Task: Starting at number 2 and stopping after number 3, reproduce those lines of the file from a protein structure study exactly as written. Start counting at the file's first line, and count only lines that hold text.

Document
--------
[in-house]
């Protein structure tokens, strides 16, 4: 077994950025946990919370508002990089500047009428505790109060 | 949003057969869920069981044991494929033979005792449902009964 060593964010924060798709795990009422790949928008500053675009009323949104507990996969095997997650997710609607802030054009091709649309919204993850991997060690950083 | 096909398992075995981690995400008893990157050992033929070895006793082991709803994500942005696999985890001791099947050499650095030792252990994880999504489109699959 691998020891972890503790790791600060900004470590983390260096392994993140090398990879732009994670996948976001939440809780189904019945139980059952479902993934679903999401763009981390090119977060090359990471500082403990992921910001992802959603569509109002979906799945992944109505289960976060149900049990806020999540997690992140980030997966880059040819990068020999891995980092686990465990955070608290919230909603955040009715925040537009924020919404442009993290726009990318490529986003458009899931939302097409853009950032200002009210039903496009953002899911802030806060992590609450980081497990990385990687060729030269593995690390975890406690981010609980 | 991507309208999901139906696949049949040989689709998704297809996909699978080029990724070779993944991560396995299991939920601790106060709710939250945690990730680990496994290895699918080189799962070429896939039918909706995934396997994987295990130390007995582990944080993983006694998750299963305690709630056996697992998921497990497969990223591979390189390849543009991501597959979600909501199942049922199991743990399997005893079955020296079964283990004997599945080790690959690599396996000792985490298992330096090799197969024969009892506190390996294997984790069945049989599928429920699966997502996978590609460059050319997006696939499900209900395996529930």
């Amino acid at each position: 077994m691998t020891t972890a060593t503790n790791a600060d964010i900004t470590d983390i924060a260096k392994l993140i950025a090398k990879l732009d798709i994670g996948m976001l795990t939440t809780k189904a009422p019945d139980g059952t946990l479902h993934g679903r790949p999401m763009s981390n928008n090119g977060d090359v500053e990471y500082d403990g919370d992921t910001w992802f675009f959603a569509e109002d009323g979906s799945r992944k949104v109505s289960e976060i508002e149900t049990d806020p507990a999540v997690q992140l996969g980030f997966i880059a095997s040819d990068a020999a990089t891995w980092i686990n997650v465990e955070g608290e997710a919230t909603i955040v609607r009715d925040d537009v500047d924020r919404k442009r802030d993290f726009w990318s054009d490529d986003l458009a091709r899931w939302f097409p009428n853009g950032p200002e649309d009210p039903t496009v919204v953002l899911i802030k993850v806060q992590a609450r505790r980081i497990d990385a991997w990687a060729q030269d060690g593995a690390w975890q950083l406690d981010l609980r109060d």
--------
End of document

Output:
């Protein structure tokens, strides 16, 4: 077994950025946990919370508002990089500047009428505790109060 | 949003057969869920069981044991494929033979005792449902009964 060593964010924060798709795990009422790949928008500053675009009323949104507990996969095997997650997710609607802030054009091709649309919204993850991997060690950083 | 096909398992075995981690995400008893990157050992033929070895006793082991709803994500942005696999985890001791099947050499650095030792252990994880999504489109699959 691998020891972890503790790791600060900004470590983390260096392994993140090398990879732009994670996948976001939440809780189904019945139980059952479902993934679903999401763009981390090119977060090359990471500082403990992921910001992802959603569509109002979906799945992944109505289960976060149900049990806020999540997690992140980030997966880059040819990068020999891995980092686990465990955070608290919230909603955040009715925040537009924020919404442009993290726009990318490529986003458009899931939302097409853009950032200002009210039903496009953002899911802030806060992590609450980081497990990385990687060729030269593995690390975890406690981010609980 | 991507309208999901139906696949049949040989689709998704297809996909699978080029990724070779993944991560396995299991939920601790106060709710939250945690990730680990496994290895699918080189799962070429896939039918909706995934396997994987295990130390007995582990944080993983006694998750299963305690709630056996697992998921497990497969990223591979390189390849543009991501597959979600909501199942049922199991743990399997005893079955020296079964283990004997599945080790690959690599396996000792985490298992330096090799197969024969009892506190390996294997984790069945049989599928429920699966997502996978590609460059050319997006696939499900209900395996529930």
């Amino acid at each position: 077994m691998t020891t972890a060593t503790n790791a600060d964010i900004t470590d983390i924060a260096k392994l993140i950025a090398k990879l732009d798709i994670g996948m976001l795990t939440t809780k189904a009422p019945d139980g059952t946990l479902h993934g679903r790949p999401m763009s981390n928008n090119g977060d090359v500053e990471y500082d403990g919370d992921t910001w992802f675009f959603a569509e109002d009323g979906s799945r992944k949104v109505s289960e976060i508002e149900t049990d806020p507990a999540v997690q992140l996969g980030f997966i880059a095997s040819d990068a020999a990089t891995w980092i686990n997650v465990e955070g608290e997710a919230t909603i955040v609607r009715d925040d537009v500047d924020r919404k442009r802030d993290f726009w990318s054009d490529d986003l458009a091709r899931w939302f097409p009428n853009g950032p200002e649309d009210p039903t496009v919204v953002l899911i802030k993850v806060q992590a609450r505790r980081i497990d990385a991997w990687a060729q030269d060690g593995a690390w975890q950083l406690d981010l609980r109060d």